The Mediterranean Diet has become accepted as one of the top diets in the world. We have often looked at the diets of those people who seem to be the healthiest and wondered what it was they were eating. This particular one appeals to those who are looking to reduce their risk of developing cancer and cardiovascular troubles.
The basis of the diet is of course lots of fruit and vegetables, nuts, whole grains and plenty of exercise. It also allows for some lean protein such as fish and chicken. What might surprise is the inclusion of some alcohol but then it is red wine.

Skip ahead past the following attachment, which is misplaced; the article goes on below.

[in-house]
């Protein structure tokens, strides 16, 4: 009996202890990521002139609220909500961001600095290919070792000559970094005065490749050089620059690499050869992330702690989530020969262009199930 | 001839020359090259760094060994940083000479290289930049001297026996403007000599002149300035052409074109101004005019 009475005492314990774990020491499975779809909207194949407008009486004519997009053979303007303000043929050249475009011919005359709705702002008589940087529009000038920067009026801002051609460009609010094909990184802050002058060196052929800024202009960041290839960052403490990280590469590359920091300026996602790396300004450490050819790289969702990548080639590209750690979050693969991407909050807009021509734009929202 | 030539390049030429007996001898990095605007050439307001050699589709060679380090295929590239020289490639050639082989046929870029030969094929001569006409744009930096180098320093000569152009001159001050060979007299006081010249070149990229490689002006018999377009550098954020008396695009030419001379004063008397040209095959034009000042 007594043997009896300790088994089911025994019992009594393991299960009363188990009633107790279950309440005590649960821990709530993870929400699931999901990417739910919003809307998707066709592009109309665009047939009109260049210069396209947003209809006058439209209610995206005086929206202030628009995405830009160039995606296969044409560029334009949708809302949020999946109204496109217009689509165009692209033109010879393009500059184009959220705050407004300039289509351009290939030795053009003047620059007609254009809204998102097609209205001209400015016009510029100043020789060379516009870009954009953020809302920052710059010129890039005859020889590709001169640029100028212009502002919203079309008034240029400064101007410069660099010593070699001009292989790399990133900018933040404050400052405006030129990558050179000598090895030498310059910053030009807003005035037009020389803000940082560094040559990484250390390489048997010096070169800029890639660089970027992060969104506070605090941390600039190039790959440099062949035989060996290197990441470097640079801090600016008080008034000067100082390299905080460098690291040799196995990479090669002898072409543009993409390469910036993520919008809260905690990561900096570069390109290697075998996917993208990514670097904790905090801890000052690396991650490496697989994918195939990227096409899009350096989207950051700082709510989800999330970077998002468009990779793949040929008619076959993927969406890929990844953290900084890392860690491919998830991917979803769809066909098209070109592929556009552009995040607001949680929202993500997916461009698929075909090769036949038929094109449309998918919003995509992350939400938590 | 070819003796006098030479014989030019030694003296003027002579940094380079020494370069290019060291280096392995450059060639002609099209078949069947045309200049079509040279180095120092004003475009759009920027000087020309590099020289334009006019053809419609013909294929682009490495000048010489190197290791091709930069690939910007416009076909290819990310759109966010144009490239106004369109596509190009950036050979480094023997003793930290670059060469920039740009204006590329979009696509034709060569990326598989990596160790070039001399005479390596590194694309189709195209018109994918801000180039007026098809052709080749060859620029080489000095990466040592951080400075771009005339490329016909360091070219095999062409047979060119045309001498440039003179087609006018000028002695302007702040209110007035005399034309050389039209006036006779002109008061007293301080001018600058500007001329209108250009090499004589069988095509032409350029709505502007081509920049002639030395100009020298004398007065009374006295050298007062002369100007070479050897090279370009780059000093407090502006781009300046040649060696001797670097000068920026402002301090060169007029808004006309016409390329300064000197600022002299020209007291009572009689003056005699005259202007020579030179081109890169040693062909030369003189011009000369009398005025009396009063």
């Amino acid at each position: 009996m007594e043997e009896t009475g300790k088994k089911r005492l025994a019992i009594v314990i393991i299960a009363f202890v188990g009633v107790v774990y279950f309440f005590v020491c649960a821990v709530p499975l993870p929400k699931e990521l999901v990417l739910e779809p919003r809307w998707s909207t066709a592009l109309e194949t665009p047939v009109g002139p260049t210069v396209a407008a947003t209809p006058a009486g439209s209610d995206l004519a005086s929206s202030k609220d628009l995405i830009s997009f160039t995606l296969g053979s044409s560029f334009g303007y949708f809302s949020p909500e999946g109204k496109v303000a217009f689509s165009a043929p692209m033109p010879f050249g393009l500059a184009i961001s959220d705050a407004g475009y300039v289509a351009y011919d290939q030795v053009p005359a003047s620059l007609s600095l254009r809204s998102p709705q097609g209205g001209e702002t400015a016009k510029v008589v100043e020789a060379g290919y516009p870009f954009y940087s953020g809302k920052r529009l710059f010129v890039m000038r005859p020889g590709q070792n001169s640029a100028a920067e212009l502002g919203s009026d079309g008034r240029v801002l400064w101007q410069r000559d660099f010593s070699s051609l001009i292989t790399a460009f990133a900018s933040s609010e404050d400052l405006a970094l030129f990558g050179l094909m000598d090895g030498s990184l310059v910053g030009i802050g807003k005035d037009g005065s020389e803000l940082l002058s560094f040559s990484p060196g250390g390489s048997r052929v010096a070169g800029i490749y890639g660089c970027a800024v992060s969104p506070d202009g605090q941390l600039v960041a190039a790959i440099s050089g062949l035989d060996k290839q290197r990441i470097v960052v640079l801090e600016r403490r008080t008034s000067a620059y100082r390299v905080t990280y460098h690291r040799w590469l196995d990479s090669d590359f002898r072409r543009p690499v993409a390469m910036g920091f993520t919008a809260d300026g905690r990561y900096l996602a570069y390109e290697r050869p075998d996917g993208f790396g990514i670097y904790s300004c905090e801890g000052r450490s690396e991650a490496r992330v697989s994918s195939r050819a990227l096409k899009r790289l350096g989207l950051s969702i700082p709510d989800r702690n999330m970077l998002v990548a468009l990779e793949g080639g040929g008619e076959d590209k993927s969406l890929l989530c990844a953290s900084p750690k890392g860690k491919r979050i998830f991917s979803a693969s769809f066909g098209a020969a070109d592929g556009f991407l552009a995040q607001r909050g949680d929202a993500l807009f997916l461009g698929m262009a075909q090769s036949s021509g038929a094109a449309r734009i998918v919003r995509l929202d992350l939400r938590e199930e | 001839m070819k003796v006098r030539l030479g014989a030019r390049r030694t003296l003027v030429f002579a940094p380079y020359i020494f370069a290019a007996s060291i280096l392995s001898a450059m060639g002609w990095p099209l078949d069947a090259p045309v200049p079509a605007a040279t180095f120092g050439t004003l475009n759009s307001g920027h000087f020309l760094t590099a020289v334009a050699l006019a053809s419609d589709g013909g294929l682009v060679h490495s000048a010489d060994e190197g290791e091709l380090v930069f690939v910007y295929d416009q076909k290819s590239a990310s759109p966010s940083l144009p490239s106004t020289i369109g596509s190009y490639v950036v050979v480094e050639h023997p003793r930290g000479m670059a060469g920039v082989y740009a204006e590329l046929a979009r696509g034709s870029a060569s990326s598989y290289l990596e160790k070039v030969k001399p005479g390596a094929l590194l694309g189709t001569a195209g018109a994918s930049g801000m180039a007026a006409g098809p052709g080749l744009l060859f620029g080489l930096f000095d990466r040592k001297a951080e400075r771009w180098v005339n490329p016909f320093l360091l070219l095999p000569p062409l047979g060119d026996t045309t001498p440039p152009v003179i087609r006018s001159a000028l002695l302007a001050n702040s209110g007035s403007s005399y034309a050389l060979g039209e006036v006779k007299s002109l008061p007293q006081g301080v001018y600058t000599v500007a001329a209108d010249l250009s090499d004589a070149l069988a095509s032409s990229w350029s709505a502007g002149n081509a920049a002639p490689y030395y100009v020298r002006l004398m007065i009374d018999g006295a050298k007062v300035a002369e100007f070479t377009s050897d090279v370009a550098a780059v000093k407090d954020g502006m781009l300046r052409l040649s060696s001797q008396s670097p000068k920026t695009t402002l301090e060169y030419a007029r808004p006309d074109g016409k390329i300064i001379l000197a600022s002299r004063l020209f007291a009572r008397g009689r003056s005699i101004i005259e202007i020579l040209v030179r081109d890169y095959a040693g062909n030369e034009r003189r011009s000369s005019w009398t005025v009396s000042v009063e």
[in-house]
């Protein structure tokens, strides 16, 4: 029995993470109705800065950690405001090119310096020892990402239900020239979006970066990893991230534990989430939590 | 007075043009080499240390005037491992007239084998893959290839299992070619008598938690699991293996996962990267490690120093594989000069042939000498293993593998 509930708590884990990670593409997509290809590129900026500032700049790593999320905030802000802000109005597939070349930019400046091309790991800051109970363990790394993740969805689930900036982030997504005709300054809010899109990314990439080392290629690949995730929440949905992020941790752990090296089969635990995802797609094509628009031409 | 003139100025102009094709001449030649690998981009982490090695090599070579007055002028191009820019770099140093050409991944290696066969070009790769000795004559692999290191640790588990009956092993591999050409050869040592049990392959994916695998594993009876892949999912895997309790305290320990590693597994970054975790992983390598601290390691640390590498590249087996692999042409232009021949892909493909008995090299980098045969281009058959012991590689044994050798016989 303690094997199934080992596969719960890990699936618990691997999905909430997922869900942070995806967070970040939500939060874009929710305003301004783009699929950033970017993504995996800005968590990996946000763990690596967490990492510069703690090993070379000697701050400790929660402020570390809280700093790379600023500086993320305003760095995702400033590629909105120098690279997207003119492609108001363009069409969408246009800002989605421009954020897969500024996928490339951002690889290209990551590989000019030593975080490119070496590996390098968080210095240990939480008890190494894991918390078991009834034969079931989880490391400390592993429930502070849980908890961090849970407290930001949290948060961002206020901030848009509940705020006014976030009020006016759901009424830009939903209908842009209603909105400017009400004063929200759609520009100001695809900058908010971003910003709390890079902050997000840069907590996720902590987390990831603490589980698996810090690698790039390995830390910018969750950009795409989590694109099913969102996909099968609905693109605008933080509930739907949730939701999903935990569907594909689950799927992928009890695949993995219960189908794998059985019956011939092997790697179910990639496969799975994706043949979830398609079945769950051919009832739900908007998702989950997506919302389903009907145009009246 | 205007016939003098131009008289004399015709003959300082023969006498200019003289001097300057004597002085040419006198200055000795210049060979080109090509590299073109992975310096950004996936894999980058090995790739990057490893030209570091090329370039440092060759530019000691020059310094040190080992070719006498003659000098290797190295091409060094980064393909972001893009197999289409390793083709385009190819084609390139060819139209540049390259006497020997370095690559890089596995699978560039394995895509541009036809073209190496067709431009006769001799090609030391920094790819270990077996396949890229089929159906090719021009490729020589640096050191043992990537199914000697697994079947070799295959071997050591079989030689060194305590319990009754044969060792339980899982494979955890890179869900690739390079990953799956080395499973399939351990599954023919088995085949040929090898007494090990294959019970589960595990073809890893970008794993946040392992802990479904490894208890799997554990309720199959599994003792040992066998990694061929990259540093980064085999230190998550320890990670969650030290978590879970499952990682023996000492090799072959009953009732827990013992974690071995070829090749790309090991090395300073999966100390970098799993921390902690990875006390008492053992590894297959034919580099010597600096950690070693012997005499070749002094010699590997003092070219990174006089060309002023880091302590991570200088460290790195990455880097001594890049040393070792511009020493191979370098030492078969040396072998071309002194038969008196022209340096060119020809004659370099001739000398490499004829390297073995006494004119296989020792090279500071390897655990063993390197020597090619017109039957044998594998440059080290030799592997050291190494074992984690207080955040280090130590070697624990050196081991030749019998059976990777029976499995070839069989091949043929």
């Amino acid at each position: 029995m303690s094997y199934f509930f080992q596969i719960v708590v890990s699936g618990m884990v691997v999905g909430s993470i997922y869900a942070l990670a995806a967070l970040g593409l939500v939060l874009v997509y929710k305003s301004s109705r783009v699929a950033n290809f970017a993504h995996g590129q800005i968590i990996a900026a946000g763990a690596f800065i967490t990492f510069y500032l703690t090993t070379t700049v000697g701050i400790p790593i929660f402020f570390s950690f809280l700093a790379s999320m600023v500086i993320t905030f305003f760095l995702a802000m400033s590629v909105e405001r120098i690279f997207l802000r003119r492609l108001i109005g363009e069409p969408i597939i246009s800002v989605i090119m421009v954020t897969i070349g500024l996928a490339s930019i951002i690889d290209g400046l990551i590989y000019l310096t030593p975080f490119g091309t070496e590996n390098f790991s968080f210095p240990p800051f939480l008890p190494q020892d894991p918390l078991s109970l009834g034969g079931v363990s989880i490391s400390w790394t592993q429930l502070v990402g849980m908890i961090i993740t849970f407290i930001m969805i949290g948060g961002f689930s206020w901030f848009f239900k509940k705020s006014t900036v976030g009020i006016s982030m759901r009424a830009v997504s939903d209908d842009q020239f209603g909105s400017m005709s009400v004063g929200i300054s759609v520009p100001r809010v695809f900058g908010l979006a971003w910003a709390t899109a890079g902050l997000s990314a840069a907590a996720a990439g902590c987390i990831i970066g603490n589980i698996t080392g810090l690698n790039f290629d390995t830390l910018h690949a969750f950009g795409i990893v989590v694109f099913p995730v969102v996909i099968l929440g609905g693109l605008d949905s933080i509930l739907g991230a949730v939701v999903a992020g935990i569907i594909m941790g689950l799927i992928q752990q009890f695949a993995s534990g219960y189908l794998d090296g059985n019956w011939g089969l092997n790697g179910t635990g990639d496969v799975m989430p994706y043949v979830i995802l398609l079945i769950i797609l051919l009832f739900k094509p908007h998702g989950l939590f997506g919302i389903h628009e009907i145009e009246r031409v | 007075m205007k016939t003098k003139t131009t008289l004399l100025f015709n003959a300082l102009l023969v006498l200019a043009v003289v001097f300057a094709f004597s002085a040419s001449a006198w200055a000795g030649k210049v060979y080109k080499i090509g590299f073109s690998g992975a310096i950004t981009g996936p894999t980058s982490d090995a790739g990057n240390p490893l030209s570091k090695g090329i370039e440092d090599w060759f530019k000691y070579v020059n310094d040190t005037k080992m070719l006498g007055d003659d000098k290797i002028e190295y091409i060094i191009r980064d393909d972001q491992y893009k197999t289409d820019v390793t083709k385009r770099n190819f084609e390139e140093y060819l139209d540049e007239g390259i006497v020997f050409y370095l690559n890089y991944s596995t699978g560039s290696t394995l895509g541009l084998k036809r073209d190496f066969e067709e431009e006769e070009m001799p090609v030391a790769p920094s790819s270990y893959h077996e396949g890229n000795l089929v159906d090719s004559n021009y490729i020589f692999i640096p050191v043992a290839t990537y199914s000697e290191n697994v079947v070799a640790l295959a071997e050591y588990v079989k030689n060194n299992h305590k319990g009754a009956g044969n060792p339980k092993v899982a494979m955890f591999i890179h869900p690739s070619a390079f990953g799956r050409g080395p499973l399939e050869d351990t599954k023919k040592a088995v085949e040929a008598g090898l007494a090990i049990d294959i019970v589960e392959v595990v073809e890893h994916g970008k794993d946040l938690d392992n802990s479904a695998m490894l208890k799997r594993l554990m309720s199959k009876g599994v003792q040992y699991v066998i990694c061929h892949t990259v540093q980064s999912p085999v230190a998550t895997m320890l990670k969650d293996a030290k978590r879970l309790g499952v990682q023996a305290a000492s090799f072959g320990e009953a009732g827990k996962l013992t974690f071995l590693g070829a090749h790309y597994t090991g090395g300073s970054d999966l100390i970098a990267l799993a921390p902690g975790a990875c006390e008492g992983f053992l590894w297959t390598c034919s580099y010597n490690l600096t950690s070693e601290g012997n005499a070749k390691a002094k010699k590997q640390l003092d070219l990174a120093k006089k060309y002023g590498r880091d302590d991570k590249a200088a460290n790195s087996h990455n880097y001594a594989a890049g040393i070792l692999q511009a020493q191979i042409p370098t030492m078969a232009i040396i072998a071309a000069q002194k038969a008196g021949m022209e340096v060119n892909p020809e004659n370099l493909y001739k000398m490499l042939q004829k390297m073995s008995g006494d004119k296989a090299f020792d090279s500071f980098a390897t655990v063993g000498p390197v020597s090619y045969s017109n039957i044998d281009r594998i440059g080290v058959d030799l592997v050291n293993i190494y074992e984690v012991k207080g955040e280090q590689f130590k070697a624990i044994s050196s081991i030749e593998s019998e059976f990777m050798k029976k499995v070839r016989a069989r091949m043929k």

The Mediterranean Sea is bordered by many countries in Southern Europe and North Africa. Countries include France, Italy, Spain, Greece, Israel, Jordan, Algeria, Tunisia and Egypt. All the peoples in these countries have different takes on what constitutes a Mediterranean diet but they do have some similarities. Part of the benefit also reflects lifestyle and what is best described as a less frenetic approach to living. Oldways, a nonprofit food think tank in Boston, which has been working with the Harvard School of Public Health, has developed a consumer-friendly Mediterranean diet pyramid.